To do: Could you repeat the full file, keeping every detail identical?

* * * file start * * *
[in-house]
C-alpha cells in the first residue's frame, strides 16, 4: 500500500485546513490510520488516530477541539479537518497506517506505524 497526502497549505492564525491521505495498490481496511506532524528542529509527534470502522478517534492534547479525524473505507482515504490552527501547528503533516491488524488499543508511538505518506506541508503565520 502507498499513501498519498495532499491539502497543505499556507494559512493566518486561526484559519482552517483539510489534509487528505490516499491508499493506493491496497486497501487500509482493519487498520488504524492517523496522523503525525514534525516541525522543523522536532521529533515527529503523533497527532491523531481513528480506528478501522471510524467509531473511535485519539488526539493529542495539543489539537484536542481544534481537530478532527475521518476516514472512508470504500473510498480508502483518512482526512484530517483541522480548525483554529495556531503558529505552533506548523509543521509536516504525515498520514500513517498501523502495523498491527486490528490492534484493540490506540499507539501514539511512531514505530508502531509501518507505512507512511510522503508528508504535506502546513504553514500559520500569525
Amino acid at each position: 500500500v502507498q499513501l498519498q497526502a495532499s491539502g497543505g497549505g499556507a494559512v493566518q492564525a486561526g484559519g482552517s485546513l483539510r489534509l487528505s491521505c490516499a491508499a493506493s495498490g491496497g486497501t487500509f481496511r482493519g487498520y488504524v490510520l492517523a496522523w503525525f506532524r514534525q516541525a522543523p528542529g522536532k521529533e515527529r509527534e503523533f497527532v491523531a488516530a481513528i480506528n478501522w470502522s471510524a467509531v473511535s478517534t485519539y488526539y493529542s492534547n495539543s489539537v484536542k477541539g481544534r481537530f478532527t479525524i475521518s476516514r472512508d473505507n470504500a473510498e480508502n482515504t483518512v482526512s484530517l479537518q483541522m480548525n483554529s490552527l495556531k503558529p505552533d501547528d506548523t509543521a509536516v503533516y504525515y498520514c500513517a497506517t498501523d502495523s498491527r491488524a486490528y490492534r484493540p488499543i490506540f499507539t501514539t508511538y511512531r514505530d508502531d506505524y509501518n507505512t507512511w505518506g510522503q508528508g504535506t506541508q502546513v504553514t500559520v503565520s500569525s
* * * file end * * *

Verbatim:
[in-house]
C-alpha cells in the first residue's frame, strides 16, 4: 500500500485546513490510520488516530477541539479537518497506517506505524 497526502497549505492564525491521505495498490481496511506532524528542529509527534470502522478517534492534547479525524473505507482515504490552527501547528503533516491488524488499543508511538505518506506541508503565520 502507498499513501498519498495532499491539502497543505499556507494559512493566518486561526484559519482552517483539510489534509487528505490516499491508499493506493491496497486497501487500509482493519487498520488504524492517523496522523503525525514534525516541525522543523522536532521529533515527529503523533497527532491523531481513528480506528478501522471510524467509531473511535485519539488526539493529542495539543489539537484536542481544534481537530478532527475521518476516514472512508470504500473510498480508502483518512482526512484530517483541522480548525483554529495556531503558529505552533506548523509543521509536516504525515498520514500513517498501523502495523498491527486490528490492534484493540490506540499507539501514539511512531514505530508502531509501518507505512507512511510522503508528508504535506502546513504553514500559520500569525
Amino acid at each position: 500500500v502507498q499513501l498519498q497526502a495532499s491539502g497543505g497549505g499556507a494559512v493566518q492564525a486561526g484559519g482552517s485546513l483539510r489534509l487528505s491521505c490516499a491508499a493506493s495498490g491496497g486497501t487500509f481496511r482493519g487498520y488504524v490510520l492517523a496522523w503525525f506532524r514534525q516541525a522543523p528542529g522536532k521529533e515527529r509527534e503523533f497527532v491523531a488516530a481513528i480506528n478501522w470502522s471510524a467509531v473511535s478517534t485519539y488526539y493529542s492534547n495539543s489539537v484536542k477541539g481544534r481537530f478532527t479525524i475521518s476516514r472512508d473505507n470504500a473510498e480508502n482515504t483518512v482526512s484530517l479537518q483541522m480548525n483554529s490552527l495556531k503558529p505552533d501547528d506548523t509543521a509536516v503533516y504525515y498520514c500513517a497506517t498501523d502495523s498491527r491488524a486490528y490492534r484493540p488499543i490506540f499507539t501514539t508511538y511512531r514505530d508502531d506505524y509501518n507505512t507512511w505518506g510522503q508528508g504535506t506541508q502546513v504553514t500559520v503565520s500569525s